Review – Half Past Fate: Romantic Distancing

As I write this, we are still facing a nightmare: the COVID-19 pandemic. We don’t see our closest friends or family often, we don’t go out often, and most of all, meeting new people and forming new relationships is an unlikely nightmare. Half a past fate: The romantic distance shows exactly such a situation. It tells the fascinating story of people who had just started dating when the COWID pandemic began, and the struggles caused by not being able to see each other in person.

Dude, have you ever played Doom?

Half a past fate: In Romantic Distancing, you play the role of Stephen and Robin, a couple who met by chance and started dating a few days before the pandemic without ever really going out. The game shows how they come closer to each other with the limited technological means at their disposal to see each other in real life, for example B. through phone calls and virtual appointments with a kind of false zoom.

And I wanted to be a scientist.

It is a non-violent game with almost no puzzles. It’s about dialogue and the consequences of your actions. It’s not the worst thing in the world, even if it is a few steps away from a typical visual novel. The presentation of the game makes up for this, as it has an excellent chiptune soundtrack and pretty good graphics. Each character is a 2D sprite that interacts in a 3D environment that still uses retro-style textures, like Octopath Traveler, believe it or not. All the characters in the game are incredibly well animated.

I don’t normally like games like this, but Past Fate is halfway there: Romantic distancing seemed quite appropriate, as I was trying to maintain a relationship myself during the pandemic. The characters were also very nice. I was quickly captivated by the story… and then it was over.

I’m from the future and I’ve come to tell you that they’re not going to do well. Not at all.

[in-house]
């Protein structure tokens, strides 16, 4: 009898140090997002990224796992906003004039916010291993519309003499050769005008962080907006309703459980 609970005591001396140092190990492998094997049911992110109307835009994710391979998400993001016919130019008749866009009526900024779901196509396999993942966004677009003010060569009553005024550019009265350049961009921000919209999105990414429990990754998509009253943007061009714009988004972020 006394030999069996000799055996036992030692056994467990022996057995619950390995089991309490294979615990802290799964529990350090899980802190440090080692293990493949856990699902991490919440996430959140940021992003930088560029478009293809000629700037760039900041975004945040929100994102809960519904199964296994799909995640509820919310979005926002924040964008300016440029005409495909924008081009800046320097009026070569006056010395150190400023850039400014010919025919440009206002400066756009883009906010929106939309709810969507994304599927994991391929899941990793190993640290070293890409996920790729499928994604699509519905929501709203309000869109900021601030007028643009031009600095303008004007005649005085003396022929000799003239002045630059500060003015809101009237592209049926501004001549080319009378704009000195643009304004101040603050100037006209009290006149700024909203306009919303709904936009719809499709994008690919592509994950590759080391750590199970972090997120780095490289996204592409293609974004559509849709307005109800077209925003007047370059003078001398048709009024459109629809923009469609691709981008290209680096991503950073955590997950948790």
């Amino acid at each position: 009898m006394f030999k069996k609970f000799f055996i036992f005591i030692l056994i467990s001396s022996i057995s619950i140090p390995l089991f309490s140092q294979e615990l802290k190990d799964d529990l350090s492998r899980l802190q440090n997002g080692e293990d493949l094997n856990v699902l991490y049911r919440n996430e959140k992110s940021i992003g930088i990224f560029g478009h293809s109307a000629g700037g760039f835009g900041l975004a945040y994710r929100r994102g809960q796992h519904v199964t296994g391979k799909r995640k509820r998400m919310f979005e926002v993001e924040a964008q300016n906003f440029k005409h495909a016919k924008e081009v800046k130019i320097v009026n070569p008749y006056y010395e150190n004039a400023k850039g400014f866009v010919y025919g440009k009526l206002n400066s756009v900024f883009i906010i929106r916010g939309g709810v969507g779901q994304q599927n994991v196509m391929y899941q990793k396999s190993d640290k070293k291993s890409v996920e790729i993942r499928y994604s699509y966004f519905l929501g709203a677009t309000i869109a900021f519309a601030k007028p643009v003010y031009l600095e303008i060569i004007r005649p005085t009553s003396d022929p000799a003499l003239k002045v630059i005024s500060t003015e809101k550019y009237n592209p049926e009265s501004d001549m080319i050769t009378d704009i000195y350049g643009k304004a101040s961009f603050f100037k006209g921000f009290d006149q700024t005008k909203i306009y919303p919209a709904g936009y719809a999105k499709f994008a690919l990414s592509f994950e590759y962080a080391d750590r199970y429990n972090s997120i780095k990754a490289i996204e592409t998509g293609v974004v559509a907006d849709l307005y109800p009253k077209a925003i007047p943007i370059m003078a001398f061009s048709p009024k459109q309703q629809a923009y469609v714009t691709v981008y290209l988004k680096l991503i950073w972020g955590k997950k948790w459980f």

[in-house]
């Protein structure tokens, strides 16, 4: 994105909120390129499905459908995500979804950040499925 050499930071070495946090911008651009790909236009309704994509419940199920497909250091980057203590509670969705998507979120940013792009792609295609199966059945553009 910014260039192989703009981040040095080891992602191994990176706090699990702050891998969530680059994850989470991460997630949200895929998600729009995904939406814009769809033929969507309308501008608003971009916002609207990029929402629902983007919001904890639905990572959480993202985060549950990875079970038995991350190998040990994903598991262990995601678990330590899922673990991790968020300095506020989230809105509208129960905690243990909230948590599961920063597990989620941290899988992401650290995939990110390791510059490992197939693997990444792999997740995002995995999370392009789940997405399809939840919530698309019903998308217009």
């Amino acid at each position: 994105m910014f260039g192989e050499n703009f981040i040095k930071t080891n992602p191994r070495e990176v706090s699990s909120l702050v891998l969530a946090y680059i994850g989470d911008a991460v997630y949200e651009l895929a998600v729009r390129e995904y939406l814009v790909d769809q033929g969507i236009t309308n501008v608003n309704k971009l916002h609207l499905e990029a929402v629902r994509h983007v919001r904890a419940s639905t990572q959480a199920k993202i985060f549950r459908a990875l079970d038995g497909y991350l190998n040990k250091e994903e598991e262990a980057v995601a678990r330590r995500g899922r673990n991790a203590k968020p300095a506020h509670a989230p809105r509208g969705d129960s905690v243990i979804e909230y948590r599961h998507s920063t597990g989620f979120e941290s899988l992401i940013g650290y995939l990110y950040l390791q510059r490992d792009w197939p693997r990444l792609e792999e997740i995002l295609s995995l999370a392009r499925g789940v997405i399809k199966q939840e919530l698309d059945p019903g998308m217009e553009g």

Yes, the game was over in an hour, maybe less. Once the story started to get interesting, with a few dramatic moments, the game quickly came full circle and ended. It made me angry. I understand that not all games need to be long, and that the pace is usually as important, if not more important, than the length itself. However, the ending was so abrupt and anticlimactic that it ended up clouding my perception of the entire game. I was ready for a real emotional ride, but the game told me I had already seen all it had to offer.

Sure, there are some dialogue options that lead to different results, but the game always ends abruptly when things get interesting. It doesn’t really motivate me to play again, even if it’s just for an hour. Frankly, I’d rather forget about him altogether.

Calm down, man, I can’t handle this philosophy all at once.

Just when fate was half over: Romantic detachment’s about to get interesting…. it’s coming to an end. It had so much potential, a story with the cutest characters I’ve seen in a long time, but it ends so abruptly that you can’t help but be very disappointed. It could have (and should have) been much better if it hadn’t only been one hour.

The graphics consist of incredibly well animated pixel art characters interacting in a polygonal but expertly textured environment. The controls are very simple, the game runs fairly smoothly and there are several dialogue options that change the outcome of the story. Other than that, there are maybe one or two puzzles in the entire game.
Half a past fate: The soundtrack of Romantic Distancing, very well designed, is undoubtedly one of the strong points of the game. Just when fate was half over: Romantic detachment’s about to get interesting…. it’s coming to an end. It could have (and should have) been much better if it hadn’t only been one hour.
Last block: 5.0

Half a past fate: Romantic Distance is available now on PC and Switch.

Viewed on PC.

A copy of Past Destiny: The romantic distance was provided by the publisher.


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